Unravelling truth! – 5 Common Myths about Eye Care



Overview

There are hundreds of myths that surround the field of vision and eye care.

In this article, we will briefly cover the common myths that people believe when it comes to eye care.


MYTH 1: You need to eat carrot to improve your eyesight

Of course, we had to start with the most common myth of all. In reality, carrots are rich in vitamin A, which is an important element for photoreceptors. However, carrots are not the only source of this vitamin. In fact, eating a balanced diet means you will get all the vitamin A you need, regardless of whether you consume carrots or not. Also, it depends on what eye condition and the extent of the disease progression.


MYTH 2: It's okay to swim with contact lenses once in a blue moon

While swimming with your contact lenses may seem tempting, it may cause serious infections in your eye. This is because the pool and the beach are a hub for all sorts of germs, contaminants and/or chemicals that will get absorbed or sheltered in your contact lenses, triggering serious bacterial infections or irritability. Some may say, "Been there, done that. Nothing happened". I would say better be safe than sorry. Luck might not be on our side all the time.


MYTH: 3. Dark sunglasses will shield your eyes from the damage of the sun

This myth is partially correct, depending on the type of lenses your sunglasses are made of. People often believe that the darker shades protect their eyes from the sun. However, and while these sunglasses make it easier to see, the harmful UV lights emitted by the sun will travel through the glasses into your eyes. Instead, when you are buying sunglasses, make sure that they come with the material that reflects the harmful UV rays.


MYTH 4. All Blue Light is Bad for You

Staring at a computer for an extended period can lead to digital eye strain or computer vision syndrome. Symptoms include red, dry or sore eyes, headaches or blurred vision. Blue light linked to electronic devices has gotten a bad reputation for being unhealthy and causing damage to our eyes. However, certain types of blue light are positive and healthy for our bodies. Scientists have determined that people that suffer from Seasonal Affective Disorder, a type of seasonal depression, experience improved sleep patterns when they are exposed to large doses of blue light during the daytime or artificially at one time.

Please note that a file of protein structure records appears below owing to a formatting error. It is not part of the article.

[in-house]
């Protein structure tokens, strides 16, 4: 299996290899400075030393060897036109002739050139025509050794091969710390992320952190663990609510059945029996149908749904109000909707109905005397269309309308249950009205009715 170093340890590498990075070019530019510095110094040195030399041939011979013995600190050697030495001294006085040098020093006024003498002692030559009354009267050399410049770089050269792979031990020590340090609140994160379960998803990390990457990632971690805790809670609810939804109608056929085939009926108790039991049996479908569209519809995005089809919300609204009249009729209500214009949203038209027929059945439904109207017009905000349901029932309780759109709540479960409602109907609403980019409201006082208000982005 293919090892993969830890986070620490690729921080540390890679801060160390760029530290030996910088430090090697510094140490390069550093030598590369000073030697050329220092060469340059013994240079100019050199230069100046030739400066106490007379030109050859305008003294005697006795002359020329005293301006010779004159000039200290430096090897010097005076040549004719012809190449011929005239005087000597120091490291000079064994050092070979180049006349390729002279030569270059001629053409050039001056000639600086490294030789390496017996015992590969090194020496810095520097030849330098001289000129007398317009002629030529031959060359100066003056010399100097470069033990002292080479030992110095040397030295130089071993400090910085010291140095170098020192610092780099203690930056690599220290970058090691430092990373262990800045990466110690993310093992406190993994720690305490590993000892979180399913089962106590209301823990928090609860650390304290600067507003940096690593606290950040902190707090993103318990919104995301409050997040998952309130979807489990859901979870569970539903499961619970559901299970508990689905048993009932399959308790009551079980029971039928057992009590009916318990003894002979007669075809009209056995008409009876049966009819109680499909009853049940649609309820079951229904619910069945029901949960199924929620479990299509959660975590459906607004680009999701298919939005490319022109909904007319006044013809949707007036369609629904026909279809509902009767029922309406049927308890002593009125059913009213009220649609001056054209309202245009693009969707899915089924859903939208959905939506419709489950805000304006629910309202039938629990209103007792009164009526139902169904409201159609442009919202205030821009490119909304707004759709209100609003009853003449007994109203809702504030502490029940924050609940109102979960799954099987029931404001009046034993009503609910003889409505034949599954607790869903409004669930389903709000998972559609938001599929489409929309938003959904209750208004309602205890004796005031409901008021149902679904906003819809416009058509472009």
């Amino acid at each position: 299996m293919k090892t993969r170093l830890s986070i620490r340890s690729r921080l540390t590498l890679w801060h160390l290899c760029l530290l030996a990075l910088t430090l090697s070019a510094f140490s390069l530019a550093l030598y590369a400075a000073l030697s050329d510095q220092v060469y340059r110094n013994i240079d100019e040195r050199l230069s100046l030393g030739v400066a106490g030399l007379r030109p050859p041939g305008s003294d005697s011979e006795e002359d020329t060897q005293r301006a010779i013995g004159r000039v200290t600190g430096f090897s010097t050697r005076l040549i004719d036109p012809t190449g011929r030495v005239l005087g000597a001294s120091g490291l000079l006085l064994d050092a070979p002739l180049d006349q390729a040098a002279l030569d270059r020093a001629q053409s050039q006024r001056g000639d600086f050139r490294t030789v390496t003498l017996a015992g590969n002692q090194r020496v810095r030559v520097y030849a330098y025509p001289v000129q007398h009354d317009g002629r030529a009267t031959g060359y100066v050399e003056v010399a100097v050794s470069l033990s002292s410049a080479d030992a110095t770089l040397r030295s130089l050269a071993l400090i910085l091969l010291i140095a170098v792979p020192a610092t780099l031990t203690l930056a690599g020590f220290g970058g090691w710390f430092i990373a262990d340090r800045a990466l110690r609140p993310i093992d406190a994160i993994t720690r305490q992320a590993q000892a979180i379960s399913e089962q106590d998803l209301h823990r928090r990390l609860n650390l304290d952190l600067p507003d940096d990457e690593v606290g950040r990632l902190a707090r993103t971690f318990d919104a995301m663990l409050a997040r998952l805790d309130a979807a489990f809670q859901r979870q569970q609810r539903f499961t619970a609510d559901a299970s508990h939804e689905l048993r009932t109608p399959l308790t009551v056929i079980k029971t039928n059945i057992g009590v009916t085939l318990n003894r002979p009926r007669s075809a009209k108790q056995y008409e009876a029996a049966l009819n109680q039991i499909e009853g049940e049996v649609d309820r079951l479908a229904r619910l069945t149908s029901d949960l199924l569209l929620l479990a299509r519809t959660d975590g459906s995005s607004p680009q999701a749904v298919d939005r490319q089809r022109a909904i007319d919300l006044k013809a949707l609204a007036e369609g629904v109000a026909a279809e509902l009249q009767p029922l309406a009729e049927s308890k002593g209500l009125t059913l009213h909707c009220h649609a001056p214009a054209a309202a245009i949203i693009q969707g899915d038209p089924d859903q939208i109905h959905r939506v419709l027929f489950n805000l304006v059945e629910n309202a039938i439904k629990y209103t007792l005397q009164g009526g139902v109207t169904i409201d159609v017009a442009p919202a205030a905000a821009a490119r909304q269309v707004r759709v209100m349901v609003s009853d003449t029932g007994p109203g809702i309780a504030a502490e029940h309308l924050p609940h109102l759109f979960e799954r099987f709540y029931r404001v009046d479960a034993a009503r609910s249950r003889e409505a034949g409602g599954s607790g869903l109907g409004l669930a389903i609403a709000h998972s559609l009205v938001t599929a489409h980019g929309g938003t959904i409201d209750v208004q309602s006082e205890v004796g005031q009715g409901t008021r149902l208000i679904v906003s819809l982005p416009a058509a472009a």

MYTH 5: Sitting too close to the TV is bad

Parents may panic when they see their child sitting too close to the TV. Fortunately, researchers found that this habit does not usually cause any permanent damage to the child’s eyesight. The American Academy of Ophthalmology (AAO) says that kids can actually focus up close without eyestrain better than adults, so they often develop the habit of sitting right in front of the television or holding reading material close to their eyes. However, sitting close to a TV may be a sign of nearsightedness. Nevertheless, it doesn’t hurt to teach them that watching TV from a safe distance is a good habit.


Takeaway message

Eyecare is a hot topic for myths that have no scientific basis. The reasons behind the popularity of these myths are diverse and include financial profit, folklore stories, and misunderstanding the anatomy and physiology of the eye. We hope that this article managed to shed some light on the common misconceptions that the public has around eye care.

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